Translation Matters (Jost Zetzsche)
Palimpsests. I've loved the word and the concept since a friend from New York visited my family during our one-year hiatus in Berlin and described the city as a palimpsest with layer upon layer of history. Ever since I've looked at Berlin differently, and I've also followed stories that deal with true palimpsests, pieces of parchments where one or several layers of inscription were scraped away to make room for new writing. With modern techniques, the earlier layers can often be uncovered to provide fascinating insights, as discussed in this recent article in The Atlantic.
I love this concept of re-finding texts that earlier generations deemed irrelevant but later generations find more important. This brings up something that — ironically — we also struggle with today. As translators and writers we create a plethora of content, but the lifespan can be of such short duration. And while it's true that not everything we produce has to be preserved, it's typically not our decision how long it will be available and whether there is any kind of expiration date associated with it.
When I worked on my PhD thesis on the history of Chinese Bible translation 25 years ago, I spent a lot of time in dusty archives, re-reading letters that were written 150 and 200 years ago, and I knew that my eyes were often only the second set to ever read that letter after its original reading. Those letters were rarely deemed important or publishable — but fortunately they were archived. I remember gasping in horror in a large archive in Cambridge when I was told that the correspondence of the timespan I was interested in had originally been archived, but later in a time of shortage had been re-purposed as meat-packing paper by a local butcher.
I'm afraid we're in the midst of those times again, caused not by a palpable need for paper to wrap meat in, but by carelessness and, even worse, disregard. Once a year or so I spend a couple of hours to update my list of publications, and most of the time is spent finding out that links to articles have simply disappeared along with their content. Some of it can be chased down with archival internet tools, but much has turned to vapor — if even that.
Some might point out that in this age of self-published books, blogs, and social media posts, the easy-go is just the trade-off for the easy-come. And while there is some truth to that, it's just as true that we need to be more gentle and appreciative of and with each other as we honor the products we work hard to bring forth. (Their quality is an entirely different matter, of course.)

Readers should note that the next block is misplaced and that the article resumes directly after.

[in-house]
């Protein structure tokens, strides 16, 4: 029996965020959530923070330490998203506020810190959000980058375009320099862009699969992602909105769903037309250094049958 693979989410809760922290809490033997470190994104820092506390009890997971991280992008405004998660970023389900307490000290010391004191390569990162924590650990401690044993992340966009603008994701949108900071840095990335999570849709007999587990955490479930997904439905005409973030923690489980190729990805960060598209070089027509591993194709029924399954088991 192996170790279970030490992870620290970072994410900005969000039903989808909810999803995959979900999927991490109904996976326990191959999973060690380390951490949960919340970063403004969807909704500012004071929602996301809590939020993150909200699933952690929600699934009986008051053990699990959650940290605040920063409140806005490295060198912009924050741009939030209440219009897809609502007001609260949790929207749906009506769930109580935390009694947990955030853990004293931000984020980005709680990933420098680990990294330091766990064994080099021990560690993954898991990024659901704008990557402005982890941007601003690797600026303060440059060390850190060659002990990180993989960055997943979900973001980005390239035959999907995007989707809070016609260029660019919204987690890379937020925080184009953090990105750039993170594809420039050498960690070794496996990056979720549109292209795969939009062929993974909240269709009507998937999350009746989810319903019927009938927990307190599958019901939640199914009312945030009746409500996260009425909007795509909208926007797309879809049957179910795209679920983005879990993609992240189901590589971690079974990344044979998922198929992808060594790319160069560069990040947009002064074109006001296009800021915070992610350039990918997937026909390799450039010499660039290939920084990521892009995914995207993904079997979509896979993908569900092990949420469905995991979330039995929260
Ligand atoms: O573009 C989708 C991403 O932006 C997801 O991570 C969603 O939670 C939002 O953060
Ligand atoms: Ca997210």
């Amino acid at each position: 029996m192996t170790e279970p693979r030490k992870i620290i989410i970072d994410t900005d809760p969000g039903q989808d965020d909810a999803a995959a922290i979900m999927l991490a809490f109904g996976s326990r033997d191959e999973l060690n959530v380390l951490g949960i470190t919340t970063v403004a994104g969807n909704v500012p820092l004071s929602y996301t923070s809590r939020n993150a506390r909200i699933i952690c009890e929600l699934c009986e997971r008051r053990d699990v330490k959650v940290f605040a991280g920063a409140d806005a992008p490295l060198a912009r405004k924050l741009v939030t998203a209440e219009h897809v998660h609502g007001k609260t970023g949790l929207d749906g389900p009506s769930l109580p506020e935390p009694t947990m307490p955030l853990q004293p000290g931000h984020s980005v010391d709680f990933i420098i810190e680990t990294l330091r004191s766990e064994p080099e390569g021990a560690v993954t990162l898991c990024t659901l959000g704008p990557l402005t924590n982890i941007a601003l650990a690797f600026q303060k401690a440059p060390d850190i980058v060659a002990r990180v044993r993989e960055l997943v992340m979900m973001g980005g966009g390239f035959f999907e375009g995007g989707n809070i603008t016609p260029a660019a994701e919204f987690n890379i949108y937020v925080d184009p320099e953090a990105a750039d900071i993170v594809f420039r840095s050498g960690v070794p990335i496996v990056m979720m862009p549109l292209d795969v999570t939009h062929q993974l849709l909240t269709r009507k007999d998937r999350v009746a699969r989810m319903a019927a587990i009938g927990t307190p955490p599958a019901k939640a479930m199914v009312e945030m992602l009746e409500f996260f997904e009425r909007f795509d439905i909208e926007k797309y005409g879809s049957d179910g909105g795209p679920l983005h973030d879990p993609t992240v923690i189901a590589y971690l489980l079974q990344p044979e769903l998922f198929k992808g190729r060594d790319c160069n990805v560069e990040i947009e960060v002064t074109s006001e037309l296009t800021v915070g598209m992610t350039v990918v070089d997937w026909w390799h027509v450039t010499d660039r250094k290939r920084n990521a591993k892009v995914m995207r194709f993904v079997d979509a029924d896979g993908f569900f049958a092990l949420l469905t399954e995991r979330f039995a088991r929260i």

It's in that spirit that this volume has been assembled. Whether the articles, thoughts, and snippets on the following pages are good enough for yet another gasp of public air is not for me to judge, though I was the one who rescued them from oblivion. Why?
First, there are exactly as many essays as there are chapters in the Chinese Daoist classic Daodejing — 81 — in honor of my teacher to whom this book is dedicated, whose much-talked-of goal was to publish a book with just as many poems.
Also, while much of the content deals with technology in some way or other, for the most part I chose articles that don't deal with specific features of specific tools, which likely would no longer reflect the current situation and would therefore be worthless.
Mostly, however, I simply chose essays that made me smile when I wrote them or that may hold some relevance beyond just myself and the specific point in time when it originated.
The majority of content deals with several overarching themes that have crystallized from my writings over the years. These prevailing themes deal less with translation technology per se and more with how translation technology empowers translators, with the effect it has on our self-perception, and with how technology is possibly the most important area in which we can determine and steer our immediate and long-term future.
A handful of articles also deal with translation from an entirely different perspective, Bible translation, which was the focus of my academic work of long ago and a theme that I've revived again recently in a non-academic manner. I think it's a fitting inclusion considering the enormous impact religious translation, and in particular Bible translation, has had on the development of our profession (not least symbolized by St. Jerome, the 4th-century Bible translator and patron saint of translators).
Much of what you'll find in this book is personal, much to the annoyance of my children and the long-suffering chagrin of my wife (and editor), without whom there would be no writing to be published or re-published. (I wrote elsewhere that without her I would have no voice, which is true in more than one way.) I can't help but express myself personally, for that's the only framework from which I can grasp anything of relevance.
« Last Edit: 16 Feb, 2018, 22:58:12 by spiros »